It's a good thing that the media noticed Chris Christie wasn't invited to this year's Conservative Political Action Committee conference, because otherwise the New Jersey governor might have shown up and started telling people about how much he respects President Obama. "I didn't know that I hadn't been invited to CPAC until like two days ago when I saw it in the news," Christie said at a town hall meeting on Thursday. The governor added that he wishes the folks at CPAC "all the best." "That's their call ... It's not like I'm lacking for invitations to speak around the country," he said.
The chairman of the American Conservative Union, which organizes CPAC, wasn't quite as gracious. Al Cardenas told the National Journal that recent antics like accepting Obamacare's Medicaid expansion and pushing for an ostensibly wasteful $60 billion Hurricane Sandy aid package cost Christie an invitation. “CPAC is like the all-star game for professional athletes; you get invited when you have had an outstanding year,” Cardenas said. “Hopefully he will have another all-star year in the future, at which time we will be happy to extend an invitation. This is a conservative conference, not a Republican Party event.”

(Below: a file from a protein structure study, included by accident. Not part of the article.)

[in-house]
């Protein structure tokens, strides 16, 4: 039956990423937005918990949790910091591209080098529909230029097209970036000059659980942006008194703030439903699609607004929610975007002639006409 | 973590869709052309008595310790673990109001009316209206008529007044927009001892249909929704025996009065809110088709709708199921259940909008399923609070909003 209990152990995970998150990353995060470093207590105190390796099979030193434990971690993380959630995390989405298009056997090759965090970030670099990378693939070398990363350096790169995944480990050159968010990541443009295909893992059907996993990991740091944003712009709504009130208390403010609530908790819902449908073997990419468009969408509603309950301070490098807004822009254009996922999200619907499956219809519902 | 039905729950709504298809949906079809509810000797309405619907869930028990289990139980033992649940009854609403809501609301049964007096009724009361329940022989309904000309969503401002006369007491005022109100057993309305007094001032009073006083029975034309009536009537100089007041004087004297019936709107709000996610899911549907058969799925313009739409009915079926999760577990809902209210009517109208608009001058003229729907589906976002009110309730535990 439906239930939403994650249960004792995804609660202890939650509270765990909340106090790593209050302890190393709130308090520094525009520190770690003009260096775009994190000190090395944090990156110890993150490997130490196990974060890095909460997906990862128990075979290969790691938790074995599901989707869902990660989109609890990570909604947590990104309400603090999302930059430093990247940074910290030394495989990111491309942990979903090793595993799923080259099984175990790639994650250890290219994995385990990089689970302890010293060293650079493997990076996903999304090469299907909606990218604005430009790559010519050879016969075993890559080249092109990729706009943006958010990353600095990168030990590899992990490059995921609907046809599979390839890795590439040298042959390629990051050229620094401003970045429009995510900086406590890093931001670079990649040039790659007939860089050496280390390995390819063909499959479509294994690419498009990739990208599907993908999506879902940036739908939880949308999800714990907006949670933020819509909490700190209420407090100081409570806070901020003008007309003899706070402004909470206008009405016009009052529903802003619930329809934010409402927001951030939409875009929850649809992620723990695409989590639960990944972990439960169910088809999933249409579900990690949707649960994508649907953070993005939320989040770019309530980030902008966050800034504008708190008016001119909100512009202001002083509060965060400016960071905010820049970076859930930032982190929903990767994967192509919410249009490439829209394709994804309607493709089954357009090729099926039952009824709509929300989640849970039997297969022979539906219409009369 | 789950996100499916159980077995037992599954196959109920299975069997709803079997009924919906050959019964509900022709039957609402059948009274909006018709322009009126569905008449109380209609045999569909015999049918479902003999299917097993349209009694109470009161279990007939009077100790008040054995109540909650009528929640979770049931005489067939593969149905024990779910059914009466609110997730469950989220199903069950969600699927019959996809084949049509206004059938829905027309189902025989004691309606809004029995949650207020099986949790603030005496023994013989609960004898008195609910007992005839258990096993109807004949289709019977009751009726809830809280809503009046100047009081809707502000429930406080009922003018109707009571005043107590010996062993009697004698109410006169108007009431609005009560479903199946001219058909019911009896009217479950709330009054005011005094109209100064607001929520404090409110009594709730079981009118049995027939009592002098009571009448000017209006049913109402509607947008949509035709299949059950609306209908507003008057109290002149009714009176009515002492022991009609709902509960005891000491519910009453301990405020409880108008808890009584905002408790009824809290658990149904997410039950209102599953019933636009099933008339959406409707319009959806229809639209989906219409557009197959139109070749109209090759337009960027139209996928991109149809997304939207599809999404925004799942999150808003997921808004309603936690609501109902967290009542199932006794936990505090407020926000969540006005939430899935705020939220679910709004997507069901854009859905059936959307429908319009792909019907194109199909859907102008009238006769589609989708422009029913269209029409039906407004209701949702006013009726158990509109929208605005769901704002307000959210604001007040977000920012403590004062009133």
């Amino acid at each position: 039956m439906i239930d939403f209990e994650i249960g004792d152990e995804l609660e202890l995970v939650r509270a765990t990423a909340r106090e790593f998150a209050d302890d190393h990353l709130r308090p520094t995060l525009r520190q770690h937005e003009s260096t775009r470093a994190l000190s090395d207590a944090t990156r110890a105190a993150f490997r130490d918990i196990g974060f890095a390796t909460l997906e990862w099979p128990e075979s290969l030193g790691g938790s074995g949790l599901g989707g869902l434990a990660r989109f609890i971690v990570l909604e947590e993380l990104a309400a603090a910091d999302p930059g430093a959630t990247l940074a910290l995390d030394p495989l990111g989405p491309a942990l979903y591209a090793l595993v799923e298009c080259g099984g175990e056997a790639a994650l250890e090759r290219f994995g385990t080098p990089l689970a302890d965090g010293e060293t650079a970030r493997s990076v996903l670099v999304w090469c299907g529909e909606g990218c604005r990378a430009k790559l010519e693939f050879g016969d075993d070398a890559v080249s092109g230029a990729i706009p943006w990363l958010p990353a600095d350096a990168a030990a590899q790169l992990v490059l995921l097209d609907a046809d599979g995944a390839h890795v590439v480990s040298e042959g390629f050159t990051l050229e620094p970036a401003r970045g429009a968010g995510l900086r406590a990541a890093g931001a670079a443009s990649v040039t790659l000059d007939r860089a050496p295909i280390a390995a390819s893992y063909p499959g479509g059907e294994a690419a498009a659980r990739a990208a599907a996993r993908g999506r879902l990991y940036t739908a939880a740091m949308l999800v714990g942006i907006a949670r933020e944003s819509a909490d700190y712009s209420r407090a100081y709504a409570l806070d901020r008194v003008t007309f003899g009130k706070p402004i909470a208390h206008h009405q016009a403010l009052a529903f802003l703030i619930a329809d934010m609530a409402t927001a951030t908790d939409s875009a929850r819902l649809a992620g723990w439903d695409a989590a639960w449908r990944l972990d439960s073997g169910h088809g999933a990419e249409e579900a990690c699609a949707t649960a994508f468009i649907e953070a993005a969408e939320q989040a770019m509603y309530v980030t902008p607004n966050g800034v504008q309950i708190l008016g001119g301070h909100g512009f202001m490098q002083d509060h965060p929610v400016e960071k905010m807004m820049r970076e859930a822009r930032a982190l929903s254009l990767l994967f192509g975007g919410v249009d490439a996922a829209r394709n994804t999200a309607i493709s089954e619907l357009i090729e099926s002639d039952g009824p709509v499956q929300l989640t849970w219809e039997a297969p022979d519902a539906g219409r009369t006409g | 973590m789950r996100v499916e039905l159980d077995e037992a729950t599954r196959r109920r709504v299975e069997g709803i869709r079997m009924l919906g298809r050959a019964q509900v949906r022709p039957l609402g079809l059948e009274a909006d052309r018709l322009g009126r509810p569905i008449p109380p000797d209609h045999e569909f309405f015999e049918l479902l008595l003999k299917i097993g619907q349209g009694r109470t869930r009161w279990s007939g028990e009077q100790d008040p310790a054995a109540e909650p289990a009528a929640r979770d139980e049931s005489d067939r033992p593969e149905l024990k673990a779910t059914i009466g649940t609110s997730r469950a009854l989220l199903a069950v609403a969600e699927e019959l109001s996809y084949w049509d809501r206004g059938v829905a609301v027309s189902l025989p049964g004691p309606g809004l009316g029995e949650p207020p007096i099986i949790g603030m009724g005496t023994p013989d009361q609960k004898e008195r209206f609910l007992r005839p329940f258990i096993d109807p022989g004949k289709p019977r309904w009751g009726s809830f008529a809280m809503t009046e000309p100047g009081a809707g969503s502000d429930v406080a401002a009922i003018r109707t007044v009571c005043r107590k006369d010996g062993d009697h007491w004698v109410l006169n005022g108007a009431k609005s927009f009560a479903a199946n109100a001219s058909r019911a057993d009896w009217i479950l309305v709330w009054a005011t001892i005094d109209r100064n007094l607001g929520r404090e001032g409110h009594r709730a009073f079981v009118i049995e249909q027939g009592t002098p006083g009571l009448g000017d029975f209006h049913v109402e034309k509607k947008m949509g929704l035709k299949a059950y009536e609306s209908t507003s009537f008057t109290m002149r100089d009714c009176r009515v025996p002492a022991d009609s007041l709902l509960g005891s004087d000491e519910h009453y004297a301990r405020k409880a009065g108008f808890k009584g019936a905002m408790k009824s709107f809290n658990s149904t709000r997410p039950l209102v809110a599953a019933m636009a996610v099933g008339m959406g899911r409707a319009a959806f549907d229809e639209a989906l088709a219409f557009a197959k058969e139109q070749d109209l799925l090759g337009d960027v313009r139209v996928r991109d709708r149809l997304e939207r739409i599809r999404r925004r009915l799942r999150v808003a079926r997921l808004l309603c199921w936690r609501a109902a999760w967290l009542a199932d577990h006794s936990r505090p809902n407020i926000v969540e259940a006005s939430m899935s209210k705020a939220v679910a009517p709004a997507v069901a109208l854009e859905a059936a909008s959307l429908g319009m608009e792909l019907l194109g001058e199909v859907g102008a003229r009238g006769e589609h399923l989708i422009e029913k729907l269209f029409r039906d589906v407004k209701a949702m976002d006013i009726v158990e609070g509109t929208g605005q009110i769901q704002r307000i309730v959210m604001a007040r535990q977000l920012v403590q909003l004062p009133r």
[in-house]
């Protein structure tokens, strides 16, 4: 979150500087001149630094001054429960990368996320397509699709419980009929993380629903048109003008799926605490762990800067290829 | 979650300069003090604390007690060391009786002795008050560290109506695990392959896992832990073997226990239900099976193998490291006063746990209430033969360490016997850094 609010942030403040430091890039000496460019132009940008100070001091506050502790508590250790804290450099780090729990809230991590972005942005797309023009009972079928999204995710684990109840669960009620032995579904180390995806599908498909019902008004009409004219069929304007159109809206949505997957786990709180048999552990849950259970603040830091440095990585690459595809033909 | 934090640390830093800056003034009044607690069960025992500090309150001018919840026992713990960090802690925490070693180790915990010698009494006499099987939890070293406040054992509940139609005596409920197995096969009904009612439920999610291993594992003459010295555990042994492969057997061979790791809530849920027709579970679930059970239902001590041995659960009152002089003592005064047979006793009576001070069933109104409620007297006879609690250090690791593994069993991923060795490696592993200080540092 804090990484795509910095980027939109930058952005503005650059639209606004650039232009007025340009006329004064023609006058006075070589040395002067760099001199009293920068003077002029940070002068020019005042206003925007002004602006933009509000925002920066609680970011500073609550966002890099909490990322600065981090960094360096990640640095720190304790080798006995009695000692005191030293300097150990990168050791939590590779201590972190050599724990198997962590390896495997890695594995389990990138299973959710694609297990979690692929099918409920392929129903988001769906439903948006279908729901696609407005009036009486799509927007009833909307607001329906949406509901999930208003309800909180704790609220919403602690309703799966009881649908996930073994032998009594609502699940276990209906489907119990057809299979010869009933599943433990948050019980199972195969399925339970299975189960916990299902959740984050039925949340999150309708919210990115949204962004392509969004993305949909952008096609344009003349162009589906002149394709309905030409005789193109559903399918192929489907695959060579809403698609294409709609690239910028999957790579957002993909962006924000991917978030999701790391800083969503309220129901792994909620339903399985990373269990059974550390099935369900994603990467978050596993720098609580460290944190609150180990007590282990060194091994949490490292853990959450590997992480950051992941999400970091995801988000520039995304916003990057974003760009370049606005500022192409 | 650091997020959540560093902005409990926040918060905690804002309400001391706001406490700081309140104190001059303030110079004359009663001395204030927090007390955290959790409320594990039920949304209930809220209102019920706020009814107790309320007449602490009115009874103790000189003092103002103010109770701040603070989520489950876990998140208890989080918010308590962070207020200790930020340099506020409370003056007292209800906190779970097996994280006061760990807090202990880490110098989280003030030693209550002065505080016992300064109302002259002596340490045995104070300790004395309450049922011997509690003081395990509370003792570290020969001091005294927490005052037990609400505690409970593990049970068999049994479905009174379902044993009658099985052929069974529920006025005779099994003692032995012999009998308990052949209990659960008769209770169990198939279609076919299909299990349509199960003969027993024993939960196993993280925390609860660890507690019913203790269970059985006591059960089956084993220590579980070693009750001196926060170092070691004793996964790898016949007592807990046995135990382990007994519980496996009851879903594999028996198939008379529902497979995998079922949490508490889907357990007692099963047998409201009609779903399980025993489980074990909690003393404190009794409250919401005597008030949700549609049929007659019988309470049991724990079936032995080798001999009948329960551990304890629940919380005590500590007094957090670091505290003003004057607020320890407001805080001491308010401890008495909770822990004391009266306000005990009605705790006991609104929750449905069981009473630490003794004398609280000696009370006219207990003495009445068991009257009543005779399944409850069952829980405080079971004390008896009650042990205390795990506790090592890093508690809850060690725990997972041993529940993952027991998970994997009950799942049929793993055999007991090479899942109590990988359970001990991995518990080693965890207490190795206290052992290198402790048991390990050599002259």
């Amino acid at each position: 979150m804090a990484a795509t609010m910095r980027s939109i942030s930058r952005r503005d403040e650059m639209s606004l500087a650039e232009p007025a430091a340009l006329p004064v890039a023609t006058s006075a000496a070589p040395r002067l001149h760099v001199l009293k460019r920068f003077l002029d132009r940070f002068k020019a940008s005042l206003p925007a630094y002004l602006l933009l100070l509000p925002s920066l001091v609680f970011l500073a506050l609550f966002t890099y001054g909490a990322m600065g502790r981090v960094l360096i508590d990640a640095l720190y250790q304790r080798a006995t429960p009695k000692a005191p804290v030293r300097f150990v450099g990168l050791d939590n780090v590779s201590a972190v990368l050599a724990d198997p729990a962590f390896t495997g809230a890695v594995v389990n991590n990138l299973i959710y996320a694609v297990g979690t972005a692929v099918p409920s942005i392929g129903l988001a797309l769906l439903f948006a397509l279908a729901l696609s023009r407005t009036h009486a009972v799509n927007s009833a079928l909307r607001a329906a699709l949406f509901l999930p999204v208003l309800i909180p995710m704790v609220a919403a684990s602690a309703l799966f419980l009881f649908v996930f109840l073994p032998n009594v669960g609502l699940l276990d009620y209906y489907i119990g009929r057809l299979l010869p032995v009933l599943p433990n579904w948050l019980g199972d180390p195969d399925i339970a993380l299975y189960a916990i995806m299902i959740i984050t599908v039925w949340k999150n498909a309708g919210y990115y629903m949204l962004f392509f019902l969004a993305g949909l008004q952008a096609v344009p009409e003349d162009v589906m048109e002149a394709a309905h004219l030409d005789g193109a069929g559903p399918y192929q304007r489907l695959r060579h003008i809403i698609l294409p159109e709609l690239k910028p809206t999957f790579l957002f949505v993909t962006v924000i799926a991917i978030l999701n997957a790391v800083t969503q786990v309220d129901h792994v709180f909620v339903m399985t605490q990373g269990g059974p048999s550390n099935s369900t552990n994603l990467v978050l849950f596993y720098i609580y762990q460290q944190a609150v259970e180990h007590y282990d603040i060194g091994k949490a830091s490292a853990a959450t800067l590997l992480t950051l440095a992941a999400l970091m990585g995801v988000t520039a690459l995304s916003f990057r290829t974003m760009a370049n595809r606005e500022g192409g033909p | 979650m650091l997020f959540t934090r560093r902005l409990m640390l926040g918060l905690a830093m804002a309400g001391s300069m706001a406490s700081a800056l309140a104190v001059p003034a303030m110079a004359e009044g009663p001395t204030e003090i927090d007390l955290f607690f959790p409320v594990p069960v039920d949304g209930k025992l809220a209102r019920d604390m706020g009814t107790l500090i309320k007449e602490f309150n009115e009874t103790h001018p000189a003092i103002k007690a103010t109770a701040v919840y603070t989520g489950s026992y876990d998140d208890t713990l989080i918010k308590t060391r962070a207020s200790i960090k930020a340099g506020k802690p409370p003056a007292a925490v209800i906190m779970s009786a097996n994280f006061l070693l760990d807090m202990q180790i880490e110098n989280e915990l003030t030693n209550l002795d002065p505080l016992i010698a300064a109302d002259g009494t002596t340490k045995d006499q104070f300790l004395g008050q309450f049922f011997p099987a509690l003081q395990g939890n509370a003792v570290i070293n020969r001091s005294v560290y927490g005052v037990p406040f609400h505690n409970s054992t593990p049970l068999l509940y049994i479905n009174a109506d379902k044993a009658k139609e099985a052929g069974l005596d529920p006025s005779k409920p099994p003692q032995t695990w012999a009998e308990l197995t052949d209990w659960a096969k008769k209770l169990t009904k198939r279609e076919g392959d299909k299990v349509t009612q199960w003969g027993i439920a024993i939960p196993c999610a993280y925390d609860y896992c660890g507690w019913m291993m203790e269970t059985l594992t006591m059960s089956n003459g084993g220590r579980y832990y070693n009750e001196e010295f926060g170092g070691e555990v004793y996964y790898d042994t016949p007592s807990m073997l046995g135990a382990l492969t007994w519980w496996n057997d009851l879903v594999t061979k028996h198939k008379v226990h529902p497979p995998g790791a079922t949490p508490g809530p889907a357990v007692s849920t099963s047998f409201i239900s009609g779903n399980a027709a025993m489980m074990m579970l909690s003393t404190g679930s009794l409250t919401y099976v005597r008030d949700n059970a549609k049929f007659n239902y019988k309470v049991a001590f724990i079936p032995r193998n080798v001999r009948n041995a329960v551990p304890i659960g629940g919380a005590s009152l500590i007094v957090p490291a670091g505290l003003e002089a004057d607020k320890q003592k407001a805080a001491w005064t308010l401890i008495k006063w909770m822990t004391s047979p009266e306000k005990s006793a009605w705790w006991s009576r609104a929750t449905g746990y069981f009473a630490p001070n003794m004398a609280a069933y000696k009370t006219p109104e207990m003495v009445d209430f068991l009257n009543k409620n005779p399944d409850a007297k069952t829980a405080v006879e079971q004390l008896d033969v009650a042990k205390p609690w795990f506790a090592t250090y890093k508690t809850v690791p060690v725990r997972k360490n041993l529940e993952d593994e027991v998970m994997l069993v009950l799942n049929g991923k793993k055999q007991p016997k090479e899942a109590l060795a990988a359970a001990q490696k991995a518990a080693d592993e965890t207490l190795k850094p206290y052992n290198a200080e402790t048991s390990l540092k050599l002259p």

There are still a few prominent Republicans who weren't put off by Chris Christie lashing out at John Boehner and embracing President Obama. Politico reports that Eric Cantor, who pushed to get the Sandy aid bill to the floor after Boehner tabled it, added his name to a Christie fund-raiser on Thursday night, and Mitt Romney has already donated $3,800, the maximum contribution possible, to Christie's reelection campaign.